Most times, we associate a sneeze with something bad, like a cold or seasonal allergies. It could also be a simple reminder that you need to dust your bookshelf. But in reality, a sneeze is just another indication of how intelligent the human body truly is.
Think of how many things pass through and by your nose on a daily basis. On your walk to work in the morning, you may meander past a bakery, a flower shop, and a person selling nuts and hot dogs from a cart. Maybe you pass by a person smoking a cigarette on the corner or cross the street just as bus spews its exhaust—right in your direction. Many smells and irritants enter your nose on a daily basis. A sneeze is the body’s way of clearing such irritants or bacteria from the nose or pushing toxins out of the body.
According to Patti Wood, author of Success Signals: Understanding Body Language, “Sneezes travel at about 100 miles per hour.” Some are even faster. That’s a pretty powerful response. Sneezes are so powerful, in fact, that the heart rate slows down a bit, and your eyes close tightly. There’s no way to counteract those physical responses.
So what about the times when we are out in public and feel a sneeze coming on? Is it okay to hold it in? Remember, a sneeze is the body’s way of pushing out what it deems to be harmful. So holding in a sneeze has the opposite effect. And think of all the energy that goes into pushing out that sneeze. Holding it in forces the air through smaller holes than your nose and mouth—your eyes and ears. You can end up with broken blood vessels in your eyes and a ruptured eardrum, among other problems.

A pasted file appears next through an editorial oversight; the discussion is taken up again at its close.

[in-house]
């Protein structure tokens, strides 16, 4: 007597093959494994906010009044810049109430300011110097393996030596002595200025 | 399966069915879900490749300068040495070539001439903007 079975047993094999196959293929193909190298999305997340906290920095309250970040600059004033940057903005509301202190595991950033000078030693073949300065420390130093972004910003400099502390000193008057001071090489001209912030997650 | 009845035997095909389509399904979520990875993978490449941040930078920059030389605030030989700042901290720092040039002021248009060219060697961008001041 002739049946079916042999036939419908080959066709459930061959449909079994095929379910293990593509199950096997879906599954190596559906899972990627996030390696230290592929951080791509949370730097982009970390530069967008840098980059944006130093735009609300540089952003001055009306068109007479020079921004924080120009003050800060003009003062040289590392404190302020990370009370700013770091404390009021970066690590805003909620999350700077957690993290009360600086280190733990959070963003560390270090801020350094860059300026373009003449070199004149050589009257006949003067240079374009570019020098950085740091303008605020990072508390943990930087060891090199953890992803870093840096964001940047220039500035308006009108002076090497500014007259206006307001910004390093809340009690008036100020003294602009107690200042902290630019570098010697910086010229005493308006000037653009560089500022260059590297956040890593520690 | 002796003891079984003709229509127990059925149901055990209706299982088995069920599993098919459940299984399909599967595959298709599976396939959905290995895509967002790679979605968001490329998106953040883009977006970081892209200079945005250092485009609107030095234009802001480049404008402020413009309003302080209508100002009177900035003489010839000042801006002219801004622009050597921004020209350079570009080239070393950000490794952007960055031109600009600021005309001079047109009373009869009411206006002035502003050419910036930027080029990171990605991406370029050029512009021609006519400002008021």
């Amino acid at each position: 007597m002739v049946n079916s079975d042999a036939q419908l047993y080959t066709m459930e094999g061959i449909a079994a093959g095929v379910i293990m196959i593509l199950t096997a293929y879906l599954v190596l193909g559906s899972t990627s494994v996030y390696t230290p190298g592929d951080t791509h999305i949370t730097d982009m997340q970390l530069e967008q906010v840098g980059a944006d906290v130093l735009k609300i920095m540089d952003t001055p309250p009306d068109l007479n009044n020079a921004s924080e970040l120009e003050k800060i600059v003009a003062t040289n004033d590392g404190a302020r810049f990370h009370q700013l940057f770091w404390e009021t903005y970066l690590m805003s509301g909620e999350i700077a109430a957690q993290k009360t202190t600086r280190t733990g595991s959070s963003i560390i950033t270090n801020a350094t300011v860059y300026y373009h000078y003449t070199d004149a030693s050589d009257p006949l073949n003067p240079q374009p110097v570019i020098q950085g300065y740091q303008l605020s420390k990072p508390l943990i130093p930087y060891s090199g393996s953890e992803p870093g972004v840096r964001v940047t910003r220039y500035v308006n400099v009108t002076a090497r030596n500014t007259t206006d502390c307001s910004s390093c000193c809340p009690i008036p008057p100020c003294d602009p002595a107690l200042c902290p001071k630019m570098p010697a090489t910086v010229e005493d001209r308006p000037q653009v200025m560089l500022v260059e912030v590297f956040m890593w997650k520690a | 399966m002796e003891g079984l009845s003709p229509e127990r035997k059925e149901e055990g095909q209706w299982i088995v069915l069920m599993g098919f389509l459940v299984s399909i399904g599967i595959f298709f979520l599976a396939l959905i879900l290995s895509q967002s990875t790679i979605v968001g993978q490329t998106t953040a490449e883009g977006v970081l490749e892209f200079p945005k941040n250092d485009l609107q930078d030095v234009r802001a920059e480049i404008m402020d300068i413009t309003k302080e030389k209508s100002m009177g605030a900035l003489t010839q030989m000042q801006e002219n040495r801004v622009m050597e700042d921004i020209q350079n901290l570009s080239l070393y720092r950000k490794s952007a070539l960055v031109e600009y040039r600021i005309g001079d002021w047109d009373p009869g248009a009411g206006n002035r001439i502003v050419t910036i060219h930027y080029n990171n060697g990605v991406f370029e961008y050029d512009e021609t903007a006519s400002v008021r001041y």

So instead of holding it in, grab a tissue and sneeze away. And then thank your body for doing it’s job of protecting you in the most powerful way it knows how!
Its been proven that sneezes are no where near 100mph. Instead the max velocity is roughly 10mph or 4.5 meters a second.
Just food for tbought
myth busters found their sneezes were 35 and 39 mph with spittle traveling 13 and 17 feet. pretty powerful!